Bruce Lipton, a world famous physician, educator and writer is often quoted by his supporters as an icon of self-help and fitness. Born in 1906, Bruce Lipton received his medical degree from Harvard University and worked for the U.S. Public Health Service for over twenty years. He is famous for his studies into the human mind and the world of human consciousness.
In his book The Biology of Belief: Research on the Changing Self, Bruce Lipton shows how our thought processes are linked to the physical body. In this book he explores how belief can control and shape our conscious information processing and our behaviour patterns. To understand how this works you need to examine how we think and why. According to Bruce Lipton, once we think, our brains release chemicals called neurotransmitters, which flow through pathways in our brains. These neurotransmitters are responsible for organizing all our thinking, communication and physiological functions.
Our thoughts, emotions, memories, skills, wisdom and creativity are produced by these neurotransmitters. However, it’s important to understand that our thinking is not solely a function of our brain. Our entire body, including our mind and subconscious mind also affects our thinking. Weaker thinking can manifest in many different ways, from poor concentration and problem solving to cranky, anxious and angry.
Because our conscious mind does not always control our conscious information processing, sometimes we are forced to rely on our subconscious mind for help. As an example, if we are solving a problem or developing new skills, we may begin by using logic and rational thinking. However, as soon as we get caught to our own”logical mystery” we revert to our emotional memory and behavior patterns. And before we know it we’re back at square one, with another issue and potentially another round of frustrated and angry response.
Bruce Lipton believes that the way we consider problem solving goes far beyond our intellectual abilities. Instead, he believesour subconscious mind provides the important information that guides and directs our behavior. And although this part of our mind is far more difficult to influence than reflection and logic, it’s also more immune to negative manipulation. It follows that we can change undesirable behavior patterns much more easily and effectively than we could with logic and rational thinking alone.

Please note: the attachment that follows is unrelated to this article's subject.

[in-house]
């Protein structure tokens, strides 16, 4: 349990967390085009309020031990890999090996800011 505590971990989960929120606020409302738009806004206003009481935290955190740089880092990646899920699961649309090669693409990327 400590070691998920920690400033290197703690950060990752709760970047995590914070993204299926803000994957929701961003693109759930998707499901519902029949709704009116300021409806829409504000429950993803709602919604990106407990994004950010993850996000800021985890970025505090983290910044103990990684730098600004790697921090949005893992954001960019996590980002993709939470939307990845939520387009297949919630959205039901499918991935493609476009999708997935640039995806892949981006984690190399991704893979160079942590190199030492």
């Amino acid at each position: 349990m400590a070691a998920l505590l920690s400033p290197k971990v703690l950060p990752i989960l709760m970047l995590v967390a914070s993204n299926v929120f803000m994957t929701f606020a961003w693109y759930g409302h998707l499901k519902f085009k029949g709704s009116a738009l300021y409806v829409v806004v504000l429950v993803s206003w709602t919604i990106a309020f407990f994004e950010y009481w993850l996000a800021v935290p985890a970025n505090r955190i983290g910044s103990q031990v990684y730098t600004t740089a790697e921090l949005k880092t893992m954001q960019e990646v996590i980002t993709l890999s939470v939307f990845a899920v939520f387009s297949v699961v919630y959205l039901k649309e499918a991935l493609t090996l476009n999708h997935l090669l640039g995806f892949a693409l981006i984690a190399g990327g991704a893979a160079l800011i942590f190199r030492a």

Bruce Lipton recommends using several problem solving techniques in addition to his classic ones. He says you need to be willing to go beyond your comfort zone when solving complex problems, and he recommends using intuition as an extra tool. Intuition comes into play as it helps us connect what we know to our subconscious mind, which in turn helps us make connections into the subconscious mind. Another tool he proposes is to develop an inner filter to remove conscious information and focus all attention on the instinctive part of the brain. Because mindful information tends to restrict our intuitive abilities, consciously processing too much information at once can have a severe inhibitory effect.
Bruce Lipton presents several practical steps to help people solve their own issues. These steps are based on his years of clinical practice and research. These steps are especially valuable for those who cannot afford or don’t need to spend money on counseling sessions. In fact, if you feel that you want more help with problem solving, Bruce Lipton can often be a great source of support and inspiration.
Bruce Lipton’s problem solving techniques go beyond mere tips on how best to solve problems. In addition, he teaches that there are two parts to a problem; the physical problem and the emotional problem or concern. And he believes both of these parts can be separated because the physical problem is only a symptom of deeper emotional issues. . .so if you ignore the psychological problem, you won’t be dismissing the physical one .